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A Savvy Guide to Sauvignon Blanc

While Sauvignon Blanc has been around for over five centuries, it feels like such a casual, modern wine made for Friday evening summer picnics with friends. Full of the aromas of freshly cut grass and tasting of crisp green capsicum and peaches, you’d be hard-pressed to find a better pairing for a clear evening, laying back on a picnic rug and letting the sound of your friends chatting and laughing wash over you.

History of Sauvignon Blanc

Drinking a Sauvignon Blanc is like time travel in a glass, tasting a wine similar to that drunk by the French 500 years ago. Originating in the Loire Valley in the 1500s, historical records show it going by the synonym “fiers”, the name Sauvignon comes from the French for “wild vine”. You may wonder what grape Sauvignon Blanc is, and in fact, it is the offspring of an incredibly old white grape called Savagnin, although the other parent grape is unknown. Other progenies of this parent include Grüner Veltliner, Chenin Blanc, Silvaner and Verdelho, making those wines Sauvignon Blanc’s brothers and sisters. Sauvignon Blanc is one of the few grapes which can be grown the world over. Sauvignon Blanc began being planted across Australia in the early 2000s after it had great success in New Zealand. Margaret River, Orange and the Adelaide Hills are all known for growing the grape, with just 20 hectares of Sauvignon Blanc in Australia in the 1970s expanding to over 6100 hectares thriving across the country today.

 

What does Sauvignon Blanc taste like?

Sauvignon Blanc is generally produced as a dry wine, although it isn’t unheard of for winemakers to leave in the tiniest bit of sugar to elicit a touch of sweetness. Sauvignon Blanc is an acidic, to medium acidic wine. It is the unique aromatic compounds in Sauvignon Blanc called “pyrazines'' which foster its herbaceous flavours like those of jalapeno, green grass and capsicum, layered beneath the zestier and more floral tones of passionfruit, guava, lime and peach. Recognised as a national benchmark of cool-climate Australian Sauvignon Blanc, 2020 Nepenthe Altitude Sauvignon Blanc tastes of vibrant, zesty fruit, bursting with passionfruit and gooseberry notes.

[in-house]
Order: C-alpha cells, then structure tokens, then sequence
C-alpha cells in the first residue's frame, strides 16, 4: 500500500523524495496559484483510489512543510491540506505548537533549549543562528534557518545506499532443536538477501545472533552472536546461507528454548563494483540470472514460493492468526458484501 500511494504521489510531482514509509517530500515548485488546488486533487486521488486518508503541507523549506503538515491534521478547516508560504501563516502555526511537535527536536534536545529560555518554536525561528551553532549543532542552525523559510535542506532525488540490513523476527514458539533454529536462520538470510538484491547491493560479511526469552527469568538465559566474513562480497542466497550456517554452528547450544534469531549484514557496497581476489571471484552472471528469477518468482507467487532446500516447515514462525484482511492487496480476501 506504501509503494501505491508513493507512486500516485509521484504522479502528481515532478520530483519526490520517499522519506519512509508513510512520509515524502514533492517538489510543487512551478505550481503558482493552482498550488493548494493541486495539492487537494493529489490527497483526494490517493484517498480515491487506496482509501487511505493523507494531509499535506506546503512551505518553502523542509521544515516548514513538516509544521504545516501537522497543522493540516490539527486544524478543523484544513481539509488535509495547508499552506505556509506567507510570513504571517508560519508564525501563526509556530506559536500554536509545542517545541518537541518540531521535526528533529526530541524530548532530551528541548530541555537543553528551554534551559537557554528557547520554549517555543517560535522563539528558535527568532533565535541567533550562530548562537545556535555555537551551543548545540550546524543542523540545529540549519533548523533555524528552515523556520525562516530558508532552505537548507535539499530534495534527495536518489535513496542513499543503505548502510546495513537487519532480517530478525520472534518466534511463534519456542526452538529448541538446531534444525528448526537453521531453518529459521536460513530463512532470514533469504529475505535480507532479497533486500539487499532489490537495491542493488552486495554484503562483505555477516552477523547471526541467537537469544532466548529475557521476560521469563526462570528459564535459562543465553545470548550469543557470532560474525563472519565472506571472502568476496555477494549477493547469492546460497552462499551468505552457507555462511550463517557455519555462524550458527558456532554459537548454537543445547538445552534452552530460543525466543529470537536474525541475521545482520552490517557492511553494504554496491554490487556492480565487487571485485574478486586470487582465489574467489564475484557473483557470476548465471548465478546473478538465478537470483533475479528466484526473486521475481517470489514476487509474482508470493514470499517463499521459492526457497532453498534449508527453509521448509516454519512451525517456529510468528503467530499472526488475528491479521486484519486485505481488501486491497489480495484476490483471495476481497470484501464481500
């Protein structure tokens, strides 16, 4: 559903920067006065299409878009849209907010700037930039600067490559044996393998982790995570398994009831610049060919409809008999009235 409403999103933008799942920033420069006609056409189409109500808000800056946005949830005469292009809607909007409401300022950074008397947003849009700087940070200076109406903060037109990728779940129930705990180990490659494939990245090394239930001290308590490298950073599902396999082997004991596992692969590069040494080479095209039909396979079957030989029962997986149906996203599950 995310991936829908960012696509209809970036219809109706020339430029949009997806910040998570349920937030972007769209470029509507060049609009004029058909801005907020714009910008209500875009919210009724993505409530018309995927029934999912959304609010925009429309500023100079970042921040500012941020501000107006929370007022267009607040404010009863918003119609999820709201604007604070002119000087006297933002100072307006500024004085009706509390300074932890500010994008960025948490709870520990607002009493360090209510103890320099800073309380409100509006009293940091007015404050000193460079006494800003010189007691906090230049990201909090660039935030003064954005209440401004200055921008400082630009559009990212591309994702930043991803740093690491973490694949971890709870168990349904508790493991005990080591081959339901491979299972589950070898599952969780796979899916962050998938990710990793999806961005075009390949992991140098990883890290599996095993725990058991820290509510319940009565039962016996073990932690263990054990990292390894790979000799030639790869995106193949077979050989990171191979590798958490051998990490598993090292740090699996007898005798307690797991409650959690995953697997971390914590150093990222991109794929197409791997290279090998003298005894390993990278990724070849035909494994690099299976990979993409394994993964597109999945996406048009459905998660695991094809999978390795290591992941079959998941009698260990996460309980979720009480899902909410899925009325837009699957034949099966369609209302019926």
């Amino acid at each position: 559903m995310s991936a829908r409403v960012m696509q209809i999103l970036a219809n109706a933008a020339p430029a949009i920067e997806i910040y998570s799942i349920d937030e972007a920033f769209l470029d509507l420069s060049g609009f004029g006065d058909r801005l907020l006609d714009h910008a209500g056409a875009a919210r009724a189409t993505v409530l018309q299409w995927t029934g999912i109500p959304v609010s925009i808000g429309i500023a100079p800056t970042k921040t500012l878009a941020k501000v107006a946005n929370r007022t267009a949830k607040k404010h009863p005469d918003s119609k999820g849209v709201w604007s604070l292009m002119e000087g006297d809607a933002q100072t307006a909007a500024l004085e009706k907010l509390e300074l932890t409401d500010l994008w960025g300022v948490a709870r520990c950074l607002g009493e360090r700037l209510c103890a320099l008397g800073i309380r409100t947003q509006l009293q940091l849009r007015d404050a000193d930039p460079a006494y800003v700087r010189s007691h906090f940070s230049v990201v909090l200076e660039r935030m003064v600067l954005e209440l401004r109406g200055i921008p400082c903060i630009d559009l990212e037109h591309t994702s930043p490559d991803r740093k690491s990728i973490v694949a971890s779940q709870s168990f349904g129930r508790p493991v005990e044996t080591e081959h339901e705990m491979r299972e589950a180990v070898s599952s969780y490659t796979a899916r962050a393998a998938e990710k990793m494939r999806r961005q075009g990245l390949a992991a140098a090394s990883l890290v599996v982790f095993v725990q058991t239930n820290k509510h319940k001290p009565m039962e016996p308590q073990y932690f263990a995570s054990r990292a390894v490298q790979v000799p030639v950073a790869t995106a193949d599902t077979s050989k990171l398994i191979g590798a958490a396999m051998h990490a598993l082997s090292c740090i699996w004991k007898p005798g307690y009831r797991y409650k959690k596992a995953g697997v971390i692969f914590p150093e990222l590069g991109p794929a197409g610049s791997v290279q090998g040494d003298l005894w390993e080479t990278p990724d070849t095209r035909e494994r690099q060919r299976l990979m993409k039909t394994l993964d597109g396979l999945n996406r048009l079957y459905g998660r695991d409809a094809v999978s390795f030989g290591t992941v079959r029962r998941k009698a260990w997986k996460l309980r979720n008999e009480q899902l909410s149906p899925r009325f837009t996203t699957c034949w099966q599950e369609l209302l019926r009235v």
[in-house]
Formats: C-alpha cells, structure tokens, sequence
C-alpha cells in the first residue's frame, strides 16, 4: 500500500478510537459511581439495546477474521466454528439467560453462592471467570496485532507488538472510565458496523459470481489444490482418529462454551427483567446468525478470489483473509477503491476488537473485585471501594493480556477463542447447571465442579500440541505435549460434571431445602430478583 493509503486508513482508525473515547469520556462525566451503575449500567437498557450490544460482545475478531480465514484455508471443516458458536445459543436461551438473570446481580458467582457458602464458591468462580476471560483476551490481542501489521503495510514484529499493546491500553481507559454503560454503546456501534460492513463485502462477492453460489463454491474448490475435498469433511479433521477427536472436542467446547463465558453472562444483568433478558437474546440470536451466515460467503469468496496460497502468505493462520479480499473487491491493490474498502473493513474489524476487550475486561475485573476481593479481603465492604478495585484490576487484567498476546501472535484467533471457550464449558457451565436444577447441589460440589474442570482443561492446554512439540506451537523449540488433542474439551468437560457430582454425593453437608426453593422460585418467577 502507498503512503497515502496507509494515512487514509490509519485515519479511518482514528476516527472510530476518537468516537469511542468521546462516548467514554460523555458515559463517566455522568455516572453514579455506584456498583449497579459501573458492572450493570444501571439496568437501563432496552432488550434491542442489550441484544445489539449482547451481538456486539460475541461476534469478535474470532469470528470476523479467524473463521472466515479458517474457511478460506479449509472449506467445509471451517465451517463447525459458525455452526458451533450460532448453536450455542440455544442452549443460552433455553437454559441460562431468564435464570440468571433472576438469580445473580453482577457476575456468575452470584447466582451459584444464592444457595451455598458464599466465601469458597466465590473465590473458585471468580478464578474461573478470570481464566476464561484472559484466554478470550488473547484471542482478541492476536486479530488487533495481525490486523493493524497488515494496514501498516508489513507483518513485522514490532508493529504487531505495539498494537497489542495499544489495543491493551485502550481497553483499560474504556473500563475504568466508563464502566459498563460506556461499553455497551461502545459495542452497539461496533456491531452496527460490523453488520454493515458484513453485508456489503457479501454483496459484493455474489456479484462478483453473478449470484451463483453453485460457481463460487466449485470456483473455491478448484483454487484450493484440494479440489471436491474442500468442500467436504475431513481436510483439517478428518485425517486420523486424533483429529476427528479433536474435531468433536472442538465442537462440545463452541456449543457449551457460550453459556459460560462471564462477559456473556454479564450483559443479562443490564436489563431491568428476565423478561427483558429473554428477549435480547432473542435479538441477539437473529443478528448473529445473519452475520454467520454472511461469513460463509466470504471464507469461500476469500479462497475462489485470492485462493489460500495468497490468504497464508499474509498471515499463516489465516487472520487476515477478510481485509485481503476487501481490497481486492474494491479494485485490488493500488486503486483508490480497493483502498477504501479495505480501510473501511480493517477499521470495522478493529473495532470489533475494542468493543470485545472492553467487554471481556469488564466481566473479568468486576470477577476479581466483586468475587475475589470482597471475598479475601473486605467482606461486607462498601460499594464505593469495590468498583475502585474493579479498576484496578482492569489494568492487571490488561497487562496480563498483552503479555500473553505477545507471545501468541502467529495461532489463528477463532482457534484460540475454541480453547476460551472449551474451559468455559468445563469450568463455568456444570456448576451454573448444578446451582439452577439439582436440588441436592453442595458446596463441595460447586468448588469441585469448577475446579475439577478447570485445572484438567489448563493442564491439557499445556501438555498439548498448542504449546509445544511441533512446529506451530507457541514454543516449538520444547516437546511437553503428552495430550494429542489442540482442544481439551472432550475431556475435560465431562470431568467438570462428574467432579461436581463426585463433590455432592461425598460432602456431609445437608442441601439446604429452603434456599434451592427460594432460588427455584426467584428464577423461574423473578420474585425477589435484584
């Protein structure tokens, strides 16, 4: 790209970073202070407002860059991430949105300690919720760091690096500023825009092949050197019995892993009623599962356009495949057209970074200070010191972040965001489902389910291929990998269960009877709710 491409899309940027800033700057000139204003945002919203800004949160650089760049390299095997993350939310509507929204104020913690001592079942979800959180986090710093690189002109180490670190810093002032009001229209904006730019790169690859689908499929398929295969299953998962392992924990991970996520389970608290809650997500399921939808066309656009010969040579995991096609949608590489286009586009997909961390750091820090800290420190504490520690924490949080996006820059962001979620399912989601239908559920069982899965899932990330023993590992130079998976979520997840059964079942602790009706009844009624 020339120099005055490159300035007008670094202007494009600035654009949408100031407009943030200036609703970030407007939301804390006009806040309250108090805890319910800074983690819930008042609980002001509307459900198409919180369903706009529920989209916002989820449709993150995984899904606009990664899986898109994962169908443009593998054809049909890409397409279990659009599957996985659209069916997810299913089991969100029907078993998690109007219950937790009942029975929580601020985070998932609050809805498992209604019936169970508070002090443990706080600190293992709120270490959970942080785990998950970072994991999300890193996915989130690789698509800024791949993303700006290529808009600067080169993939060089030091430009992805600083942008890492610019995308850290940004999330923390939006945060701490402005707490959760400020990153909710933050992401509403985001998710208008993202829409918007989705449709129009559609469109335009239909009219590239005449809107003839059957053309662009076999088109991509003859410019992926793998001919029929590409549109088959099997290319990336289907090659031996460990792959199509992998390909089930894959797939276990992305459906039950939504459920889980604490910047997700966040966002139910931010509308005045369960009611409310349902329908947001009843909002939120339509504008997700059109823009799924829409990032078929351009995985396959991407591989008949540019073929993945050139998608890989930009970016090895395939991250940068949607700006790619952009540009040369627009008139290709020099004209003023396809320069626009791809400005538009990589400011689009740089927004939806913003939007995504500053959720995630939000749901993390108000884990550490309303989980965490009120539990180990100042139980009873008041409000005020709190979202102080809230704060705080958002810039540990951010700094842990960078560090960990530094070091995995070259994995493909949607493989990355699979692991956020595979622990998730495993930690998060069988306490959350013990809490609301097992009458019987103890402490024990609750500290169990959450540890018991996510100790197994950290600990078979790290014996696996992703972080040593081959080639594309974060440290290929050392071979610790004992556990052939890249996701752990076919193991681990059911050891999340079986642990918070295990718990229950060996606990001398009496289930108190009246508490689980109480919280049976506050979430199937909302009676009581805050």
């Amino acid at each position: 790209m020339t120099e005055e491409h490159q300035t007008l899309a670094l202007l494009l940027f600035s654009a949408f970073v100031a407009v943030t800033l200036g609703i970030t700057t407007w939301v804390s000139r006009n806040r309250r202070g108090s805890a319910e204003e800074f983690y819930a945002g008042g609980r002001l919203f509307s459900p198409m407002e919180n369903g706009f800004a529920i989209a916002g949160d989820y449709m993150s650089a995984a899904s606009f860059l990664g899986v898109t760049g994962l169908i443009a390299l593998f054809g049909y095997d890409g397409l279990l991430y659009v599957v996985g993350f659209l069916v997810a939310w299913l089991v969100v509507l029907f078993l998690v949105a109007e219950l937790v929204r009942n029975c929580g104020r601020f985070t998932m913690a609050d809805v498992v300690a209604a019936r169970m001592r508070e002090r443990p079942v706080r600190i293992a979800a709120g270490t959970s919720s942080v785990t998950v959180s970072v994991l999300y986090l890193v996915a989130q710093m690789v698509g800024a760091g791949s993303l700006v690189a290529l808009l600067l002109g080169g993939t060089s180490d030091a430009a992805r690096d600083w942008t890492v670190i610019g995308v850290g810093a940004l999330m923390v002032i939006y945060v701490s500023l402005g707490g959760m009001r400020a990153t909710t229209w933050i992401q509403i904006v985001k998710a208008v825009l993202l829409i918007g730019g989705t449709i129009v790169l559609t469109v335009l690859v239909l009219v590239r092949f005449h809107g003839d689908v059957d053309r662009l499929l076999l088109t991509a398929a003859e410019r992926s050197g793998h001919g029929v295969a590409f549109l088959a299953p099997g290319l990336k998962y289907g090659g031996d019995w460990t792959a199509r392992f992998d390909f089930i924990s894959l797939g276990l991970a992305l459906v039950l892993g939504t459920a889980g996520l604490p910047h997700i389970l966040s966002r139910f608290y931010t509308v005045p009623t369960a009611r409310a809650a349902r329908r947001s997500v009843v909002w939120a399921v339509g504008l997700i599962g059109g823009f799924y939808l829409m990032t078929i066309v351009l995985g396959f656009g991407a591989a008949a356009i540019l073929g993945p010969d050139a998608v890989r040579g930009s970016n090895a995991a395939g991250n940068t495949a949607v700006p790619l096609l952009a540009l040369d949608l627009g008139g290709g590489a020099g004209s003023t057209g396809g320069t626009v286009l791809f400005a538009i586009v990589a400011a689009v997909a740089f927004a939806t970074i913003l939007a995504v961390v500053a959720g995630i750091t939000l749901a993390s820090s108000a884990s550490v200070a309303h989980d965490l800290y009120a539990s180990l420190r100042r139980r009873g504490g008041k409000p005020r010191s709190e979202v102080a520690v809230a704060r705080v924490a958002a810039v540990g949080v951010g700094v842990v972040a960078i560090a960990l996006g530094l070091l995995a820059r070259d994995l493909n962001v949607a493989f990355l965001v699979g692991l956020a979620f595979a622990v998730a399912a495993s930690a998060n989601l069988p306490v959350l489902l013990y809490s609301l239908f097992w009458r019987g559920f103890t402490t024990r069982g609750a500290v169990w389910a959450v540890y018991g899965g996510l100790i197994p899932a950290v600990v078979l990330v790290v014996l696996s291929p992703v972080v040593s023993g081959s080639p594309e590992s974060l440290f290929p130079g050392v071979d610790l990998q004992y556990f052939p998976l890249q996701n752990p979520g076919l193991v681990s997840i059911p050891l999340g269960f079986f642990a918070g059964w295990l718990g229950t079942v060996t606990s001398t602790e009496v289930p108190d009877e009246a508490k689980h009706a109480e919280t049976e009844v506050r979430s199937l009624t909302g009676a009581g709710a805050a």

Is Sauvignon Blanc a dry or sweet wine?

Sauvignon blanc is a dry wine, although it is sweeter than a Chardonnay and a little fruitier.

 

How should I store Sauvignon Blanc?

Storing Sauvignon Blanc is similar to most other wines, ensuring the bottle is kept in a cool, dry place away from excessive vibration, heat and light. Most Sauvignon Blanc bottles should be chilled and drunk early and can be kept either on their side or upright in your fridge.

 

How long should I keep Sauvignon Blanc?

Unopened, Sauvignon Blanc should last anywhere between 18 months and two years when stored in the right conditions. If you got caught up in a fabulous dinner party conversation and didn’t manage to finish your bottle, your Sauvignon Blanc should last anywhere from 5-7 days in the fridge.

How many calories does a bottle of Sauvignon Blanc have? What about sugar and carbs?

Sauvignon Blanc contains around 600 calories per bottle, and, as a dry white wine is lower in carbohydrates than other wines, with two grams of carbohydrates per bottle and approximately seven grams of sugar.

 

What are the best Sauvignon Blanc food pairings?

If you’re looking for a wine to take to your favourite BYO sushi restaurant, Sauvignon Blanc is your go-to. Sauvignon Blanc pairs beautifully with shellfish like crab, lobster and oysters and other light, white fish. It also perfectly accompanies anything salty and tangy, pairing splendidly with goat’s cheese. When it comes to mains, if it isn’t sushi accompanying your Sauvignon Blanc, delicate fish and zingy salads full of crunchy greens will complement the dry fruitiness.

 

What’s the difference between Sauvignon Blanc and Pinot Grigio?

What about Sauvignon Blanc and Chardonnay? Chardonnay is a medium-bodied wine, while a Sauvignon Blanc is lighter bodied. While unoaked Chardonnay and Sauvignon Blanc both give off the summer aroma of freshly cut grass, Sauvignon Blanc is sweeter and more acidic. Meanwhile, the difference between Sauvignon Blanc and Pinot Grigio is all in the nose, Pinot Grigios are more neutral and don’t tend to jump out of the glass and hit you with their sweet and fresh aromatics the way a Sauvignon Blanc does.